Figure 3. Equipped with ONC’s satellite system to enable ship-to-shore communications, CCGS Vector explored the Kynoch Inlet fjord, the Seaforth and Finlayson Channels, and Fitz Hugh Sound on the central coast of British Columbia. Credit: Oceana/Evermaven
The Central Coast of British Columbia Expedition was a great success for scientific research, cross-sector collaboration, and community engagement.
“With the support of DFO’s ship and drop camera (Figure 4), a large collaborative team from many sectors worked together to understand this under-studied area (Figure 5) and engage with the local community (Figure 6),” says DFO marine biologist Tammy Norgard, chief scientist for the expedition. “We learned more as researchers by collaborating with our First Nations colleagues in the field and adapting our survey designs to accommodate that knowledge.” (Figure 7)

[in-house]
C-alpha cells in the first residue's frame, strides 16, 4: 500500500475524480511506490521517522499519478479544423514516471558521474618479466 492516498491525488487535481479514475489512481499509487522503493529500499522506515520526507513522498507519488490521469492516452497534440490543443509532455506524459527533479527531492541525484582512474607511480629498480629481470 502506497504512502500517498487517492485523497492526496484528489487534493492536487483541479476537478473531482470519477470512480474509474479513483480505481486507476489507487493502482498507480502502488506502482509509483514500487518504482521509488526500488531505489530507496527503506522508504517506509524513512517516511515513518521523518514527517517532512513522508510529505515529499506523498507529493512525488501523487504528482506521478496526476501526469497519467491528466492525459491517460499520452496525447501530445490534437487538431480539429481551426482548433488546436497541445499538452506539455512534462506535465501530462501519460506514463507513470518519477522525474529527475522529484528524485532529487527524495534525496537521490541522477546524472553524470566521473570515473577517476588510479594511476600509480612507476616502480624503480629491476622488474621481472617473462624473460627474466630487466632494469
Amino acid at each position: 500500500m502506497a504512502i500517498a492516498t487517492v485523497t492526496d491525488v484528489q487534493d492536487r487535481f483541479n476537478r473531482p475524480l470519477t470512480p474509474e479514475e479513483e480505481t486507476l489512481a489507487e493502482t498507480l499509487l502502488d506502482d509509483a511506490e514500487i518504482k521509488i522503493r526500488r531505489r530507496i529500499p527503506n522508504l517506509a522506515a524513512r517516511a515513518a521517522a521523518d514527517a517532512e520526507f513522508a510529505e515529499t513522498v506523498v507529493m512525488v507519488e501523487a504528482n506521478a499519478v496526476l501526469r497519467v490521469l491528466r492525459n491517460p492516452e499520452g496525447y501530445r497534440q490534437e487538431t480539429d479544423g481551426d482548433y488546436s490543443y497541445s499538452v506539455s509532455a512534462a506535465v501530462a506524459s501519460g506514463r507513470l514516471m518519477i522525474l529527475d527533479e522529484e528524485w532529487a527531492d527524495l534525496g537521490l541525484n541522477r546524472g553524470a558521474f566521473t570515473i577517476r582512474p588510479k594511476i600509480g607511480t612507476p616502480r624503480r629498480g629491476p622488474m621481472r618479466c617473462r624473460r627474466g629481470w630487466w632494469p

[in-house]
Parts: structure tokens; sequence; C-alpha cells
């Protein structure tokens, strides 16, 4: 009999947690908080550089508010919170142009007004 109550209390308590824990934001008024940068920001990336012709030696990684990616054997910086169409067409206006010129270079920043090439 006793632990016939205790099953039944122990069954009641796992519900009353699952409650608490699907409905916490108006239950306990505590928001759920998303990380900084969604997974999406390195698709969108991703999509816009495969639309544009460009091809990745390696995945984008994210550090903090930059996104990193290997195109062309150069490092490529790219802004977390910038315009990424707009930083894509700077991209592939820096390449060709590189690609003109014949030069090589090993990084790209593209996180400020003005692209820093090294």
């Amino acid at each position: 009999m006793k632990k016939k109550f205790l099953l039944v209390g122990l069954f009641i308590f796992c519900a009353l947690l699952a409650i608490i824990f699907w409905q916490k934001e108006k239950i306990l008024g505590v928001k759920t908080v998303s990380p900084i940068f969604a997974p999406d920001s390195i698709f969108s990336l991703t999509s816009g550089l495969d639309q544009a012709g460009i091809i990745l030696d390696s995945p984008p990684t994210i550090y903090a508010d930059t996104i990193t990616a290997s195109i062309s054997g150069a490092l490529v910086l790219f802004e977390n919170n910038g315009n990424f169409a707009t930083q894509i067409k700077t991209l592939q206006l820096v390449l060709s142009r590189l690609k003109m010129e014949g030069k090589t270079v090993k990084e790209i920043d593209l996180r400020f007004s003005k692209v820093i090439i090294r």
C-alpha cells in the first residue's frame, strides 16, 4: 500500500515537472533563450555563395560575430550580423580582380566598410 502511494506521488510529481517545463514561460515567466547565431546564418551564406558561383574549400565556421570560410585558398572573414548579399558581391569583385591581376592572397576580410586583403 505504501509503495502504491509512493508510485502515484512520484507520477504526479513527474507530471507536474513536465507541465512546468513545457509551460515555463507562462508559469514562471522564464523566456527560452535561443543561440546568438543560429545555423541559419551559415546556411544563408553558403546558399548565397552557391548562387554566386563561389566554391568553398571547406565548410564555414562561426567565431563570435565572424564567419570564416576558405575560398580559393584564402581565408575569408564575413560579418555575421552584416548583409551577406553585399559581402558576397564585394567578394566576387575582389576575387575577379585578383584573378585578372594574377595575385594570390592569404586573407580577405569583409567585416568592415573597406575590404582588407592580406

Figure 4. Diving below 200 metres, DFO’s bathyal ocean observation and televideo system (BOOTS) visually documented life on the seafloor at depths that had never before been scientifically surveyed at these coastal sites.
Figure 5. The central coast of British Columbia is home to complex rocky reefs with a high diversity of rockfish, corals, sponges, and basket stars.
Figure 6. Douglas Neasloss, Chief Councillor and Stewardship Director of the Kitasoo/Xai’Xais Nation (right) was one of several local leaders who came onboard CCGS Vector during the weeklong expedition. Pictured here with the expedition’s Chief Scientist Tammy Norgard (left) and Maia Hoeberechts, ONC (centre). Credit: Oceana Canada/Evermaven